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Xi's signed article earns warm applause in Switzerland

Editor: zhenglimin 丨Xinhua

01-15-2017 11:31 BJT

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GENEVA, Jan. 14 (Xinhua) -- The Swiss people applauded Chinese President Xi Jinping's signed article published ahead of his Jan. 15-18 state visit to Switzerland, saying more exchanges will lead to deeper friendship and better state-to-state relations.

At the beginning of the article, Xi cited the well-known Swiss poet and Nobel laureate Carl Spitteler as saying that there is no greater happiness than having friends who share the same outlook and destiny.

Lena Schulz, a Zurich resident, saw "a very friendly message" in the article published Friday in the Swiss daily Neue Zurcher Zeitung.

"Switzerland and China can cooperate in many areas to benefit their two peoples," Schulz said. Before reading the article, she had heard about Xi's trip from TV news.

"There is a different China in different eyes. I hope I can travel to China soon, and watch the (2022) Olympic Winter Games in Beijing," she told Xinhua.

Increased people-to-people exchanges are among what Xi envisions for the future development of China-Switzerland relations in his article, in addition to continued high-level communications, practical innovation cooperation and a China-Switzerland free trade zone.

"I can't agree to this more," said Felix Schmit, who was interviewed by Xinhua on the streets of Zurich, which is Switzerland's biggest city and an economic, financial and cultural center in Western Europe.

"More exchanges will lead to better understanding and deeper friendship, hence better state-to-state relations," he said.

In sharing his feelings about Xi's article, Swiss netizen Adrian Heberlein said Switzerland and China can learn from and benefit each other through exchanges, while Ruedi Gamma praised the Swiss federal government for making the wise decision to develop an open dialogue with China in seeking common interests.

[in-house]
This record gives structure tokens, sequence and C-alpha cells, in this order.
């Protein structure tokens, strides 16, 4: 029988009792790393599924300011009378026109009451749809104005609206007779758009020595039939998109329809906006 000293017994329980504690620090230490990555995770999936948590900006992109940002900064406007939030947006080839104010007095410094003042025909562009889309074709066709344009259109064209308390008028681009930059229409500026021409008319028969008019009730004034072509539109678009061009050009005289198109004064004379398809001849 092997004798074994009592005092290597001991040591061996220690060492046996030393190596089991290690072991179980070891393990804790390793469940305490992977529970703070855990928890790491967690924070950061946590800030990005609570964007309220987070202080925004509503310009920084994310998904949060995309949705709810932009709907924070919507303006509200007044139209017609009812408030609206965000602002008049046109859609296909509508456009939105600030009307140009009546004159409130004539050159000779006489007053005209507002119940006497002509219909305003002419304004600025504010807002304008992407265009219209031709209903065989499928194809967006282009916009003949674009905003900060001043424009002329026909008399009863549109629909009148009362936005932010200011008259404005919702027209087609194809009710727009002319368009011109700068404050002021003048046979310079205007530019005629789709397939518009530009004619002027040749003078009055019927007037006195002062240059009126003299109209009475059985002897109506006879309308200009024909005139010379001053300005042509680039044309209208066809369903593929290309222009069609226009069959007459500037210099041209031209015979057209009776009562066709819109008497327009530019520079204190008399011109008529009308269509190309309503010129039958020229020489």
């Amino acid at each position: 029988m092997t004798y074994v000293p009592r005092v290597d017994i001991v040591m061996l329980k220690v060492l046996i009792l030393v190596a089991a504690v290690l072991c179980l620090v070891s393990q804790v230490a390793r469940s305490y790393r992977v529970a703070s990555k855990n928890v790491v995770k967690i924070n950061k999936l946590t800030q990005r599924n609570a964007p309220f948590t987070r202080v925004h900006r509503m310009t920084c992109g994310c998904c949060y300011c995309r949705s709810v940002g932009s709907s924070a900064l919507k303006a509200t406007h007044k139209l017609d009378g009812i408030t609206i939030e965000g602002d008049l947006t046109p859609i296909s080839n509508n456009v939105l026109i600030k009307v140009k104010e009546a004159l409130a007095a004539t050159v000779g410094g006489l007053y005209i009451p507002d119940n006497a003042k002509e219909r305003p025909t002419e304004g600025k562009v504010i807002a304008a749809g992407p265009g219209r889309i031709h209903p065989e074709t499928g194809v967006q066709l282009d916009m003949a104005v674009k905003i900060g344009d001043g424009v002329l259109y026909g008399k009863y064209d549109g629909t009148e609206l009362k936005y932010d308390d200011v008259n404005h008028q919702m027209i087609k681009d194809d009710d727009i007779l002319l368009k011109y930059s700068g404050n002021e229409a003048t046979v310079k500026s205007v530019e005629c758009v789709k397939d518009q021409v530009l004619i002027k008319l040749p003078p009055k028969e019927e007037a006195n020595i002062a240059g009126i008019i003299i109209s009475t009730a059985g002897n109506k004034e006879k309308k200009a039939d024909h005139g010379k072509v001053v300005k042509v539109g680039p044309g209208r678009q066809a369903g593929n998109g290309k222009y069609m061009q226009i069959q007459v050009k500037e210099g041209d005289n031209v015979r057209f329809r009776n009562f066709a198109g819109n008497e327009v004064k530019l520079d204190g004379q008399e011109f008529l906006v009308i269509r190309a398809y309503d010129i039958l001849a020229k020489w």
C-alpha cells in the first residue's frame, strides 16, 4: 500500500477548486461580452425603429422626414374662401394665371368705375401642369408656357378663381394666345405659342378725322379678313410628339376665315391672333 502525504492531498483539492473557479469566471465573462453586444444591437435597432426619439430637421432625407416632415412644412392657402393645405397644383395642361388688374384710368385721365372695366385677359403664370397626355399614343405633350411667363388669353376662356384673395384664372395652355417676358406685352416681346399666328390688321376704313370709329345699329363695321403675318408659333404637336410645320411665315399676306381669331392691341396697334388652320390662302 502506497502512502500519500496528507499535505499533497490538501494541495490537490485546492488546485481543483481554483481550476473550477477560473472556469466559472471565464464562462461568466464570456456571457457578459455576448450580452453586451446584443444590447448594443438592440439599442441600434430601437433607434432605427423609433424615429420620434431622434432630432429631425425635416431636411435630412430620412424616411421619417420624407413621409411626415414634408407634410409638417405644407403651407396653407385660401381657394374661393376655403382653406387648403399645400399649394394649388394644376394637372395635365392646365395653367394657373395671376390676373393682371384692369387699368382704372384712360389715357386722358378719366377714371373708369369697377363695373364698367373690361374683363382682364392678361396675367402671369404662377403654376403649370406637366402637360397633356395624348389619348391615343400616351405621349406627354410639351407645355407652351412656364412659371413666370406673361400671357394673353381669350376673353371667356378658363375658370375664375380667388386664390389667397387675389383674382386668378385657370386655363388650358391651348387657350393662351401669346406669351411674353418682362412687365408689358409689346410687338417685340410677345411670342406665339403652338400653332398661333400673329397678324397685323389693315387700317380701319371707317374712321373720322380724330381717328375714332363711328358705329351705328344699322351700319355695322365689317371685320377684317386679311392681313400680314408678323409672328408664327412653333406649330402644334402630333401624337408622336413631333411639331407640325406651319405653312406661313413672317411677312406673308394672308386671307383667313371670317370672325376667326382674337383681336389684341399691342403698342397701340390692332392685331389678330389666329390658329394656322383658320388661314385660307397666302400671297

During his first overseas trip in 2017, Xi's scheduled attendance at the World Economic Forum (WEF) Annual Meeting in Davos and a tour of mostly Geneva-based international institutions have also drawn close attention.

"I have great hopes now of Xi participating in Davos (meeting). There you have a lot of leaders and decision markers present ...it is a great opportunity to convince other people to follow and work together on these issues of keeping the world an open place, environmental protection and all of that," said 41-year-old Swiss businessman Andries Diener, who had been based in China for years.

As a participant in WEF annual activities several times, Diener said he has "never been so concerned" about the "less predictable" world than today, where "the trend towards protectionism and populism is completely the other direction" to openness, exchanges and mutual respect.

He believed an "impact on the world has to come from countries like China."

Francois Subiger, an official responsible for media services at the United Nations (UN) office in Geneva, noticed that with increasingly more Chinese faces and voices in UN agencies over the years, China has turned from an onlooker into a participant and a leader on different issues, deeply involved in solutions to problems concerning peace, security and development as an important player in the international arena.

In France, Switzerland's neighbor, China expert Pierre Picard from the University of Paris VIII said the content of Xi's article shows China's intention of developing friendly cooperation with countries of different sizes, and that the people-to-people exchanges Xi advocates are badly needed for a globalization that benefits all people.

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